Department Mentoring Scheme
A Better Workplace Group Initiative
The Department’s mentoring scheme aims to aid the career development of all interested staff. We believe this scheme will contribute to ensuring the department remains a dynamic, fulfilling place to work.
The aims of the mentoring scheme are:
- To establish a culture of mentorship in the department
- To collate a list of staff interested in becoming mentors and to make this list available to all staff within the department.
- To provide mentoring training for all interested staff.
Here can find a comprehensive guide to mentoring, including the mentoring relationship and the running of the scheme.
We also provide a list of currently available mentors. If you would like to be mentored under the departmental scheme please read the guidance material which will advise you on how to choose and approach a mentor. We ask that you inform us if you form a mentoring relationship with someone on the list, so that we can update the list of available mentors accordingly.
If you have any questions or queries about mentoring, including the mentoring scheme, please contact us: firstname.lastname@example.org
The Mentoring Better Workplace Group consists of Anne-Marie Boylan, Katherine Tucker, Nikki Newhouse, Veronika Williams, Susannah Fleming and Sarah Lay-Flurrie.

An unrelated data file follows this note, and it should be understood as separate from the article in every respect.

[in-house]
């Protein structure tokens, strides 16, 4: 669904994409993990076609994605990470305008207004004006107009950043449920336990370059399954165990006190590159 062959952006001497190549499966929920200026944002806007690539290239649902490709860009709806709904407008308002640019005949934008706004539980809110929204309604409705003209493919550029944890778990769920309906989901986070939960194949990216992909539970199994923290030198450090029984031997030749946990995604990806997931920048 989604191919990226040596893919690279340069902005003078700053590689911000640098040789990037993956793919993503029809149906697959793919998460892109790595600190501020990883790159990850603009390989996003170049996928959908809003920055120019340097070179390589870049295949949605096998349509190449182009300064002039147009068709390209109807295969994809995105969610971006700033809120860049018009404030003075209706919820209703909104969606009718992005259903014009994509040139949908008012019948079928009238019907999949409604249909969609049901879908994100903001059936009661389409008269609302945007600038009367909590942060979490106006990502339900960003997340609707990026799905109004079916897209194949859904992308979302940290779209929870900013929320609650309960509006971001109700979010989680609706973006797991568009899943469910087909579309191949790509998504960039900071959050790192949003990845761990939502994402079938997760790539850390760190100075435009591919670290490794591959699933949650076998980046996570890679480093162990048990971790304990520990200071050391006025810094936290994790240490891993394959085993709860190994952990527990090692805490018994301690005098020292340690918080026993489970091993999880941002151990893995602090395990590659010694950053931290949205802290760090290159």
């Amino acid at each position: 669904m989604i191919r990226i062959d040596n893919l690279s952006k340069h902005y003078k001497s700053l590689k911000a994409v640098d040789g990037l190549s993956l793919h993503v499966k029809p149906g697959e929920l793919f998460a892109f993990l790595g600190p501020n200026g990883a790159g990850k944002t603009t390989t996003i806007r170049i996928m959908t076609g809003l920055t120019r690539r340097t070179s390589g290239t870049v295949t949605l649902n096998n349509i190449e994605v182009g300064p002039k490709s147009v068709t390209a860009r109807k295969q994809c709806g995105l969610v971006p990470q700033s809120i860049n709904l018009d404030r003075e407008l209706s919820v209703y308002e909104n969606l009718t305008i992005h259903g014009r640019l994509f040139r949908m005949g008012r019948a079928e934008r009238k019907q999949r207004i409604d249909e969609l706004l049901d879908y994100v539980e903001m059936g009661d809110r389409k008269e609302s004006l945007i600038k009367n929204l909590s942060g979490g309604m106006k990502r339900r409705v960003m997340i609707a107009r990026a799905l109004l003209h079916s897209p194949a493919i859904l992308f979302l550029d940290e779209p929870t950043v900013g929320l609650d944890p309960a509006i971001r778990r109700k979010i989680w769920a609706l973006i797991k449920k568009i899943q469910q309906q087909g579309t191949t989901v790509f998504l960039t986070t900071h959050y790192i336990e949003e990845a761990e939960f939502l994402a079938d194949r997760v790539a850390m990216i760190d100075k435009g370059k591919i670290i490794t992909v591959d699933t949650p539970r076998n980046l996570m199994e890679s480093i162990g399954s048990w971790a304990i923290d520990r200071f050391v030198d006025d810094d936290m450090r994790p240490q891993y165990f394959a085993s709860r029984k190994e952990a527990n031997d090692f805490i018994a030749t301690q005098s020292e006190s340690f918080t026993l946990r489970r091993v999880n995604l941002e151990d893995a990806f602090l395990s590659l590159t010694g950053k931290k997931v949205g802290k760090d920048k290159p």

What do we mean by mentoring?
We are aiming to implement two styles of mentoring. The first is the traditional top-down approach, in which a more junior member of staff (the mentee) is guided in their career development by a more senior member (the mentor). The second is known as peer mentoring and can take two forms:
- A one-way mentor-mentee relationship between two people at a similar stage in their career or
- A reciprocal mentor-mentee relationship between staff at a similar stage in their career in which they mentor each other (co-mentoring).
Whatever form of mentoring you choose to enter into to you are encouraged to employ a communication framework such as TGROW.. This helps the mentees to explore the resources already available to them (personal and departmental), which they can utilise in order to progress their careers.
What is Mentoring?
- A partnership between two people.
- Focused on career and personal development opportunities
- Useful in helping the mentee understand how the organisation works.
- Based on trust and respect.
- The promotion of self-reliance.
- Supportive yet challenging.
The Mentoring Process
The mentoring process is about helping people develop and progress in their careers. A mentoring relationship does not stand still and may go through the following stages:
- Building rapport
Getting to know each other and agreeing the basis for working together.
- Setting direction
What are the issues to be tackled? What are the priorities?
- Making progress
Taking action, maintaining regular contact and engaging in activity.
- Moving on
Concluding the relationship in a satisfactory way when the purpose of the partnership has been achieved.
Roles and responsibilities